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A Deathbed Prophecy and 200 Million Horsemen

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And the number of the army of the horsemen were two hundred thousand thousand: and I heard the number of them.  Revelation 9:16

 

If you were a Family Radio listener in the months preceding May of 2011, you most likely heard Mr. Camping discuss the number found in Revelation 9:16: two hundred thousand thousand.  Of course, a thousand thousand is one million, so this number can be stated as 200 million.

 

Mr. Camping thought it very likely that this was the actual, total number of persons God had saved out of the entire human race.  Is it possible Mr. Camping was correct?

 

 

An Idea From the Old Testament

 

Notice something about the verse.  After the number, we find the words “and I heard the number of them.”  Why would God add those words to the verse?  Mr. Camping realized that God was calling our attention to the number, because there was something special about it.

 

When we read the verses describing the vision in which the number appears (Revelation 9:13-21) and compare those verses with others in the Bible, we see that the vision is all about the resurrection and rapture on the last day.   This event will be a judgment, especially against “the third part of men” (Revelation 9:18).  To a great extent, this third part will be members of local congregations of Christian churches all over the world.  The 200 million are those (God’s “army”) who bring this judgment.

 

Mr. Camping understood this and taught about it.  Based on his understanding, he concluded that 200 million was very likely the actual number of people God had saved.  He even used this number to estimate the likelihood that any individual might be one of the elect (one out of 70, assuming that half of the 200 million would be alive when the Lord returns, and based on an estimate of 7 billion people for earth’s population).  However, there is another explanation for the unusual words at the end of Revelation 9:16.

 

In many Psalms and in a couple of verses elsewhere in the Bible, we find the word “Selah.”  For example, we find the word in Psalm 87:3:

 

Glorious things are spoken of thee, O city of God. Selah.

 

The concordance identifies “Selah” as Strong’s number H5542: “celah,” and states that it’s “a technical term, probably showing accumulation, pause, or interruption.”  If we accept the premise that God put every word in the Bible for a good reason, then we have to conclude that whenever He uses “Selah,” He is calling our attention to whatever precedes it.  He wants us to think about what we have just read.

 

That is how we should understand the words “and I heard the number of them.”  It is like God’s use of “Selah.”  He is calling our attention to the number because there is something special about it.  However, the fact that He is calling our attention to it does not mean it is a literal number.  It means that He wants us to think about it.

 

When we read the book of Revelation, we find that it consists almost completely of a series of visions the apostle John had when he was on the island of Patmos.  The book has a brief introduction up to verse 8, and in verses 9 and 10 we learn where John is and why he is there.  From then on, the book describes one vision after another.  Occasionally, we read the words “and I saw” or “and I heard,” or something similar.  Otherwise, the book is entirely about John’s visions.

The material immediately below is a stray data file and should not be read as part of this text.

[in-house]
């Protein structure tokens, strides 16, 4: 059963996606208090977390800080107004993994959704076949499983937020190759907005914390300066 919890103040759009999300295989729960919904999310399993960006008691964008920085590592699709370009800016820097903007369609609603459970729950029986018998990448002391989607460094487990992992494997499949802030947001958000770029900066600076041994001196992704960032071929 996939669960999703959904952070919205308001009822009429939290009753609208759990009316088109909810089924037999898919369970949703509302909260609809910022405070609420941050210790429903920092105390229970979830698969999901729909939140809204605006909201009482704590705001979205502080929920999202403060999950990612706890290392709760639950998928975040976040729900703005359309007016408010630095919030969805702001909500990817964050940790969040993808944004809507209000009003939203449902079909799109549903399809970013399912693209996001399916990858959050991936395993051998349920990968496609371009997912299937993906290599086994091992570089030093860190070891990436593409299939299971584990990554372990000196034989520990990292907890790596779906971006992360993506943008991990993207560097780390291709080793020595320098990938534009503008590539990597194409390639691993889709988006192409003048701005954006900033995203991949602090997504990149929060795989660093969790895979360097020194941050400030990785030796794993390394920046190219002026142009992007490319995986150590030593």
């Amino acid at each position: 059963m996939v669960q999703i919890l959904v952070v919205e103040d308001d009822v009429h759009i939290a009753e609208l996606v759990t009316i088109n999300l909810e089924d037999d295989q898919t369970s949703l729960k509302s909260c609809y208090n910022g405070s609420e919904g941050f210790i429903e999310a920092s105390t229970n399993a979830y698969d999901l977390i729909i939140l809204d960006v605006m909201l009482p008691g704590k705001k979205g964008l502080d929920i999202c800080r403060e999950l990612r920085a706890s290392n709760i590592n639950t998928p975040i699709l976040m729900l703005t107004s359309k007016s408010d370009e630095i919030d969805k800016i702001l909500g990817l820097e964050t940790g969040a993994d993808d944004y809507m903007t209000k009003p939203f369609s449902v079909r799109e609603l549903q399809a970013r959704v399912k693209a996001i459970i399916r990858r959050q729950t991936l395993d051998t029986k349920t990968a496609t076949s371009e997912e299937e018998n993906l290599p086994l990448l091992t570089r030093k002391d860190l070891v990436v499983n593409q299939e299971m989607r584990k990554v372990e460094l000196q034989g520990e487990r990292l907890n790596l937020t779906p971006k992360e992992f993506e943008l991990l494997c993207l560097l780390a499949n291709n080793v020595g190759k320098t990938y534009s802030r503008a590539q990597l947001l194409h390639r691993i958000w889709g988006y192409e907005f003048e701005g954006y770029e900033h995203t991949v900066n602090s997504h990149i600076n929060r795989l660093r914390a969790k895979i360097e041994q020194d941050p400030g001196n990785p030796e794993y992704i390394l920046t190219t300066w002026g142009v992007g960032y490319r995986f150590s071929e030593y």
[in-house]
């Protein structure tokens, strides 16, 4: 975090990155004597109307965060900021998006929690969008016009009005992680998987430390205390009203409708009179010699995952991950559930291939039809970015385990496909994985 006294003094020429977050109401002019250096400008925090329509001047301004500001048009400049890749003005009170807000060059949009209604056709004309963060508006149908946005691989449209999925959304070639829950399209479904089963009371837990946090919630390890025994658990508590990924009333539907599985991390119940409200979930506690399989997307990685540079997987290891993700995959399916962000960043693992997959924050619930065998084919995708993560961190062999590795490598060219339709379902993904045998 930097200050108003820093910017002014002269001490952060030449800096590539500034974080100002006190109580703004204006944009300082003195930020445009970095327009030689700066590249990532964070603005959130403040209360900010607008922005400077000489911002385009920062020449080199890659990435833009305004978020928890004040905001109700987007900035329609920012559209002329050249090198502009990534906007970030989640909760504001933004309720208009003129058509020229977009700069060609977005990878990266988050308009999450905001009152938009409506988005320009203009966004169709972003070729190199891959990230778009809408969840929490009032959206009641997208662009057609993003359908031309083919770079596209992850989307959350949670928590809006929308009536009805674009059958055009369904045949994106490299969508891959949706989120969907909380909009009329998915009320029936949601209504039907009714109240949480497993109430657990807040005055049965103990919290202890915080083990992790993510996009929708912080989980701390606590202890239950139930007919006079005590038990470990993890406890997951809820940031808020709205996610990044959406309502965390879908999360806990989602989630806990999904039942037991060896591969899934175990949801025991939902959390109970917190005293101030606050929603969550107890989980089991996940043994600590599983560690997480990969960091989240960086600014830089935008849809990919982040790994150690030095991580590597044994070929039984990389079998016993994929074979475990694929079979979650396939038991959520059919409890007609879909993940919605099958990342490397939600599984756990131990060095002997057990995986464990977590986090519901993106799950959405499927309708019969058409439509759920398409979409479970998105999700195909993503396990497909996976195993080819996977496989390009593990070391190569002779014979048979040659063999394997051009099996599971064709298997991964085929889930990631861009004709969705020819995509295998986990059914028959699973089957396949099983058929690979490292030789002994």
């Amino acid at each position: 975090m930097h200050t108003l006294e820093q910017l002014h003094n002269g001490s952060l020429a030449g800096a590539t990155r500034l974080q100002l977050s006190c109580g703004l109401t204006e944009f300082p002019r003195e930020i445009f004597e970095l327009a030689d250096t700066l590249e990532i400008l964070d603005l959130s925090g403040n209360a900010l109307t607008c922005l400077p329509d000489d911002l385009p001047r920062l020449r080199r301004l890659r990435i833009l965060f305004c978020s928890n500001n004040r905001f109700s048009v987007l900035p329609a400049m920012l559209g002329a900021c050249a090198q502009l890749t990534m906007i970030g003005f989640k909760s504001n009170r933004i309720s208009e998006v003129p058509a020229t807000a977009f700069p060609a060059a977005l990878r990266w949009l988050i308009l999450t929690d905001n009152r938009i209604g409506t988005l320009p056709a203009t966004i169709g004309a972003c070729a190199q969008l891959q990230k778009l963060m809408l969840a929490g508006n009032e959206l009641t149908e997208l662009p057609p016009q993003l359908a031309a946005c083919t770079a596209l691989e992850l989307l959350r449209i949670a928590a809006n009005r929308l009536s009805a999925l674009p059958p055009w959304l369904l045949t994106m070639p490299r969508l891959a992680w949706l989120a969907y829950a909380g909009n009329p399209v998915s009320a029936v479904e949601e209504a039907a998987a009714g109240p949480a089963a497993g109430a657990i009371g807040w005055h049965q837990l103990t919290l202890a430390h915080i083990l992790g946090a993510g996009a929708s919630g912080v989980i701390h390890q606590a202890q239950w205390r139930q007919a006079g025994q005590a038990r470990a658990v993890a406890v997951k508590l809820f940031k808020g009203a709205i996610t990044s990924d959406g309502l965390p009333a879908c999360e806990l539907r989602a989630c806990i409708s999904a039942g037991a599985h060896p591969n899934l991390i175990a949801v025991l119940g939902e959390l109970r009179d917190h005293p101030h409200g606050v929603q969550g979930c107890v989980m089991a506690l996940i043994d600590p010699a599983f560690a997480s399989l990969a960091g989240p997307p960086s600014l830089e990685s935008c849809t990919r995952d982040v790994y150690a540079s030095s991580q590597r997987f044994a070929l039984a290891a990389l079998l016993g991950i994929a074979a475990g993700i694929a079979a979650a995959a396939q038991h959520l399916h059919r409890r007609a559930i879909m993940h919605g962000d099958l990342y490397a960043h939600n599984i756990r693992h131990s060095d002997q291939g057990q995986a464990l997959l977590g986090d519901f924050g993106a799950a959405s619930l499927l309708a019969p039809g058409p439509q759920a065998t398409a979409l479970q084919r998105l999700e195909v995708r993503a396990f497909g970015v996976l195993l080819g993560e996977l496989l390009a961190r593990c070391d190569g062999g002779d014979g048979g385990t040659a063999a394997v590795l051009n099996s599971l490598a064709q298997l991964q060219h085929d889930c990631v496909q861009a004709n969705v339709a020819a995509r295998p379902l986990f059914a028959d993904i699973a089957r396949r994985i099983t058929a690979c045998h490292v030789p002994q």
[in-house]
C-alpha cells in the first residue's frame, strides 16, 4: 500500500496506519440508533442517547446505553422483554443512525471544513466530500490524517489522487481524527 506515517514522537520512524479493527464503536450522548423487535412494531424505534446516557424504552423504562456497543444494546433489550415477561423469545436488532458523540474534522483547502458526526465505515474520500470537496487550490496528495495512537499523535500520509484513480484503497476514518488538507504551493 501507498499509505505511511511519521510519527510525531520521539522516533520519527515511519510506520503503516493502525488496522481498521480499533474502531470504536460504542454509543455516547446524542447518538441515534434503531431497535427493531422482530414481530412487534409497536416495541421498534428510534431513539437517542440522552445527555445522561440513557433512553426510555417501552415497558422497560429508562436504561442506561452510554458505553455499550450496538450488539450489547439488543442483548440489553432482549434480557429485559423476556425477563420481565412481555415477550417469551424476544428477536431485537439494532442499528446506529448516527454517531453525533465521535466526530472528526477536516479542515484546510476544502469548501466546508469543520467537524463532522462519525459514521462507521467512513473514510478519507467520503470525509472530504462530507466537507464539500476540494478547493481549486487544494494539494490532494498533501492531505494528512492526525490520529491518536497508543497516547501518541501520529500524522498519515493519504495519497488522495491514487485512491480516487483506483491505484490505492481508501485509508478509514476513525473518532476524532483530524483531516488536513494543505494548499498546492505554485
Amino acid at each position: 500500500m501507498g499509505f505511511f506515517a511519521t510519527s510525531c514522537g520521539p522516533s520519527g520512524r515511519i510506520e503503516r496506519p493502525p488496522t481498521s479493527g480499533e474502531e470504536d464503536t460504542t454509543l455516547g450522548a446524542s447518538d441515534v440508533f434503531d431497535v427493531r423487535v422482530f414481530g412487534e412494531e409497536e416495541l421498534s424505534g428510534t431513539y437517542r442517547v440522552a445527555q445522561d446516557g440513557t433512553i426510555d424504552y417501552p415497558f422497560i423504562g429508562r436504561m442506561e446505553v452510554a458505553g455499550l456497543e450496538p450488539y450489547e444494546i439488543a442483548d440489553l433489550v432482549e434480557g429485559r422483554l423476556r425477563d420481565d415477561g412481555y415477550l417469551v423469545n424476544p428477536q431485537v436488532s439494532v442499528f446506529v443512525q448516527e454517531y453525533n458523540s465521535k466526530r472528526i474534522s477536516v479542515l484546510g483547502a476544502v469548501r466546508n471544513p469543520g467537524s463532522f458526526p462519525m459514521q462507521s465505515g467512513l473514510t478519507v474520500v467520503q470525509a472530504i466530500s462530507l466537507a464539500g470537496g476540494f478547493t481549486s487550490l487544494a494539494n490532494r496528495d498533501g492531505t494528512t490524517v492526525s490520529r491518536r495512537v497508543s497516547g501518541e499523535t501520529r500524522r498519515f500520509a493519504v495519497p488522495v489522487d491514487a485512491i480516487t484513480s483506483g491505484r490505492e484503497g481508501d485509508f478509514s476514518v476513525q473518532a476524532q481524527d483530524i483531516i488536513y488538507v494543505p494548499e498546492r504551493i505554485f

For example, the vision in which John sees a rider on a white horse (in Revelation 6:2) is God’s way of telling us that He sent His people out from Jerusalem in 33 A.D. to go all over the world with the Gospel.  There was no literal white horse with a rider spreading the Gospel.

 

As another example, notice something about the visions described in Revelation 20.  Here we find the words “thousand years” in several verses, but this thousand isn’t always the same length of time.  In a couple of verses it refers to eternity, but in no case does it mean a literal one thousand years.

 

There are many other numbers in the book of Revelation; but, like the visions, the evidence is that none of the numbers can be taken literally.  For this reason, we must conclude that the “two hundred thousand thousand” cannot be the actual number of people God has saved.

 

 

A Misleading Translation

 

Part of the difficulty we have in understanding Revelation 9:16 results from the way the number has been translated.  When we check a concordance for the original language for “two hundred thousand thousand,” we find that the King James translators gave us a very misleading translation.

 

The original Greek is (phonetically) “dyo myrias myrias.”  The word “dyo” is Strong’s number G1417.  It’s used 135 times, and in every other case it’s translated as two, or both or twain.  In other words, it’s the number two.  The word “myrias” is Strong’s number G3461.  That word is translated as ten thousand, or innumerable multitude.  It’s the word that gives us our word “myriad,” going from Greek to Latin and then to English, according to the dictionary.